navitron
 
Renewable Energy and Sustainability Forum
Welcome, Guest. Please login or register.

Login with username, password and session length
News: Anyone wishing to register as a new member on the forum is strongly recommended to use a "proper" email address - following recent spam/hack attempts on the forum, all security is set to "high", and "disposable" email addresses like Gmail, Yahoo and Hotmail tend to be viewed with suspicion, and the application rejected if there is any doubt whatsoever
 
Recent Articles: Navitron Partners With Solax to Help Create A More Sustainable Future | Navitron Calls for Increased Carbon Footprint Reduction In Light of Earth Overshoot Day | A plea from The David School - Issue 18
   Home   Help Search Login Register  
Pages: [1]   Go Down
  Print  
Author Topic: Relocating inverter to a cooler location  (Read 664 times)
garethpuk
Full Member
***
Offline Offline

Posts: 175


« on: May 12, 2017, 11:01:21 AM »



Morning all,

I'm looking at relocating our inverter as it runs too hot on sunny days and the output start to drops at 50 deg c to stop it frying itself, I've attached a rough 'end on' sketch to show where the panels are and where the inverter is - both in red.

My current plan is to move it to the green location which is lower down and under the roof which is facing east and is cooler in the afternoon when the pv output is highest.

Does that look ok?

Also I need to extend the DC cables by 5m with around 2m through a duct in an area filled with loft insulation, I've used a couple of online calculators and 2.5mm cable would seem adequate but 4mm seems cheap enough that I thought I may as well use 4mm.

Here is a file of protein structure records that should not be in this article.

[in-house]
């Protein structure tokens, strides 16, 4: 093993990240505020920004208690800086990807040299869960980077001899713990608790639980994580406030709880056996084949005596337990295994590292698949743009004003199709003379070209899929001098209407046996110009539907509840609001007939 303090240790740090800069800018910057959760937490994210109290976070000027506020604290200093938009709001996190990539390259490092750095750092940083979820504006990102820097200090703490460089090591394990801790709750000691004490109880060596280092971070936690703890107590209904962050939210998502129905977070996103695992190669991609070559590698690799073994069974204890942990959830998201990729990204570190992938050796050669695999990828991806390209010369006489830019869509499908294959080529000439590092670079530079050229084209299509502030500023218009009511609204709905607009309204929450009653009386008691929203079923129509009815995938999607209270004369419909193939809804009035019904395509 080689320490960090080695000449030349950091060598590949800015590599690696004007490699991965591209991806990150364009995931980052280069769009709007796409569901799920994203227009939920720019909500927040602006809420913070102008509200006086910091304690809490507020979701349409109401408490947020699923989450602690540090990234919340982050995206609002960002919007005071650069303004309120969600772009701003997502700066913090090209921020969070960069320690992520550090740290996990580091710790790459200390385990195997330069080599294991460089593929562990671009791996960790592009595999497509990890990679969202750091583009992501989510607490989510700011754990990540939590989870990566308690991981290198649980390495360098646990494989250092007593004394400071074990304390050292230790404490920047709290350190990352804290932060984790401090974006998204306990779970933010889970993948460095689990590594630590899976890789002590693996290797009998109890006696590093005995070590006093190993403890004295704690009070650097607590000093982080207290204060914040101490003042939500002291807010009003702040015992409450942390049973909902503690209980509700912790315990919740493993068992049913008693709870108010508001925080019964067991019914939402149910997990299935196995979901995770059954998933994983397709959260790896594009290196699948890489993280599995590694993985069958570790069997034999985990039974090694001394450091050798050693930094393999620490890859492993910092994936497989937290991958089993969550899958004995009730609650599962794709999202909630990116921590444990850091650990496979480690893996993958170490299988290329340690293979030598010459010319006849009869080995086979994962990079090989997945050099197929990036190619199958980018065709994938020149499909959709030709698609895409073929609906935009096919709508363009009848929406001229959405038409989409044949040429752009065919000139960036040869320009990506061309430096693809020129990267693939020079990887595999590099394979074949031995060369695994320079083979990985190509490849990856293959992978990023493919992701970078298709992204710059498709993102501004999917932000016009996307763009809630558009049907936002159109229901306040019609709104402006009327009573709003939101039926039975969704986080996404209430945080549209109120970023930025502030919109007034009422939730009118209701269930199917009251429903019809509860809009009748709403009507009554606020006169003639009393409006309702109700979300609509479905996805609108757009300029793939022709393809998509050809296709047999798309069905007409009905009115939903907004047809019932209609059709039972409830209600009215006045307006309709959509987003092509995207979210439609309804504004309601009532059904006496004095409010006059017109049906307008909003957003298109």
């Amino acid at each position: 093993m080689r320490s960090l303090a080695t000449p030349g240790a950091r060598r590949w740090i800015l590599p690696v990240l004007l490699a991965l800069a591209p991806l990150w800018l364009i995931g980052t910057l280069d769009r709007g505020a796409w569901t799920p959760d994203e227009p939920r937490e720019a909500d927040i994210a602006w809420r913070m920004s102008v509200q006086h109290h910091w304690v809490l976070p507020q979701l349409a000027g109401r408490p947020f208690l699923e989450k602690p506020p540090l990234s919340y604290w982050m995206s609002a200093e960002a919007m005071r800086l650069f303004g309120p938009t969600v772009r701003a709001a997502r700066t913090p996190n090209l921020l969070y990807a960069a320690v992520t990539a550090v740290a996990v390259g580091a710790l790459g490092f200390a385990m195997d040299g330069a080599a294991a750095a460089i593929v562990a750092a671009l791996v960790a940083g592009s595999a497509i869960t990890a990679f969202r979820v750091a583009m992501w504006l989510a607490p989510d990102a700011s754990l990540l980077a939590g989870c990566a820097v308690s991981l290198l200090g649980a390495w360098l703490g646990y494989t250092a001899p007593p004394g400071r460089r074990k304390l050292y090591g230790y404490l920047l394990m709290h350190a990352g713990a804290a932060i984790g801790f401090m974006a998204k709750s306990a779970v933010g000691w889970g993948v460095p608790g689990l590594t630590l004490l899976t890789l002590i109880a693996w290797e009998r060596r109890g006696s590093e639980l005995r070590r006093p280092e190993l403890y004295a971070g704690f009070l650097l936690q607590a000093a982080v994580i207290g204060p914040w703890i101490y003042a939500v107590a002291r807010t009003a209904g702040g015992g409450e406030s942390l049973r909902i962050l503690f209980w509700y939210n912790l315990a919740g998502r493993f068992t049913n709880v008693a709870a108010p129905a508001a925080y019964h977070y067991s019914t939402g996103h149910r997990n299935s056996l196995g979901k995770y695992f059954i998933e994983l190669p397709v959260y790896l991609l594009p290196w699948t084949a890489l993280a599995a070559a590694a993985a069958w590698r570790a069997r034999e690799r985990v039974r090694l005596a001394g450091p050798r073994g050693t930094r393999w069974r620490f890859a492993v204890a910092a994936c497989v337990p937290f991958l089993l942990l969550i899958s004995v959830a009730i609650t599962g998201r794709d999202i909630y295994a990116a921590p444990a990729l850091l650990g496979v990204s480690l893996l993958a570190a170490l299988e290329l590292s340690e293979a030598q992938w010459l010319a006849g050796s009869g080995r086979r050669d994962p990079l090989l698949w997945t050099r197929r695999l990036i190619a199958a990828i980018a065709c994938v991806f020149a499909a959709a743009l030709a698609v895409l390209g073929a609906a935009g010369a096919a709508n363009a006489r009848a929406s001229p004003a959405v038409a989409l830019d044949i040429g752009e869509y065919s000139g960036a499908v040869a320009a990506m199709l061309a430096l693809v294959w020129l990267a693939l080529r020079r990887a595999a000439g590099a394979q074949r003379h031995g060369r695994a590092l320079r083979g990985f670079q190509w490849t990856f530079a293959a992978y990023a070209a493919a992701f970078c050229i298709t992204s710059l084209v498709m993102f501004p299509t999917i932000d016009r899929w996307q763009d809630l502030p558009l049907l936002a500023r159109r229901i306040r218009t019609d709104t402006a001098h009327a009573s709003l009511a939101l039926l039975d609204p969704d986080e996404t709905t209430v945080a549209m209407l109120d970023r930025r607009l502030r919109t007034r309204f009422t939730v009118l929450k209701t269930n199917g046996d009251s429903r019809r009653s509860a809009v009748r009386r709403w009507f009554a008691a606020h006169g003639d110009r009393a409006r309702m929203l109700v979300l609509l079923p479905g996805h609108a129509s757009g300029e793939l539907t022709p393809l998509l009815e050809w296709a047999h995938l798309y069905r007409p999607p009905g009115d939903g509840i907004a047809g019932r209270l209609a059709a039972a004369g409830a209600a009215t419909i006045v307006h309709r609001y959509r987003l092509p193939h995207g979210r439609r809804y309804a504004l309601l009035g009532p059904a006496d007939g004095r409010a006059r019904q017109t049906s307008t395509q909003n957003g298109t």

Logged
brackwell
Hero Member
*****
Offline Offline

Posts: 2418


« Reply #1 on: May 12, 2017, 11:22:26 AM »

All sounds jolly good and the inverter will hopefully last longer. I guess the AC side is just as convenient and the leccy reading man will be able to read inverter and generation meter.

Ken
Logged
Sean
Hero Member
*****
Online Online

Posts: 594


« Reply #2 on: May 12, 2017, 11:31:02 AM »



Also I need to extend the DC cables by 5m with around 2m through a duct in an area filled with loft insulation, I've used a couple of online calculators and 2.5mm cable would seem adequate but 4mm seems cheap enough that I thought I may as well use 4mm.

2.5mm for the DC side would be rather unusual - perhaps you mean the AC ?
Logged
garethpuk
Full Member
***
Offline Offline

Posts: 175


« Reply #3 on: May 12, 2017, 12:14:50 PM »



Also I need to extend the DC cables by 5m with around 2m through a duct in an area filled with loft insulation, I've used a couple of online calculators and 2.5mm cable would seem adequate but 4mm seems cheap enough that I thought I may as well use 4mm.

2.5mm for the DC side would be rather unusual - perhaps you mean the AC ?

Ah, I didn't realize 2.5 wasn't a common size for DC as the online calcs I used were for AC - I've just used one for DC and it comes back with 1.5mm as suitable but I cant find a DC calculator that includes insulation and temperature derating.

I'm thinking 4mm should be ok in insulation and at higher background temperatures in the attic as its capacity is apparently 32amps and I'll be running a max of 8amps from each string to the inverter.
« Last Edit: May 12, 2017, 01:26:22 PM by garethpuk » Logged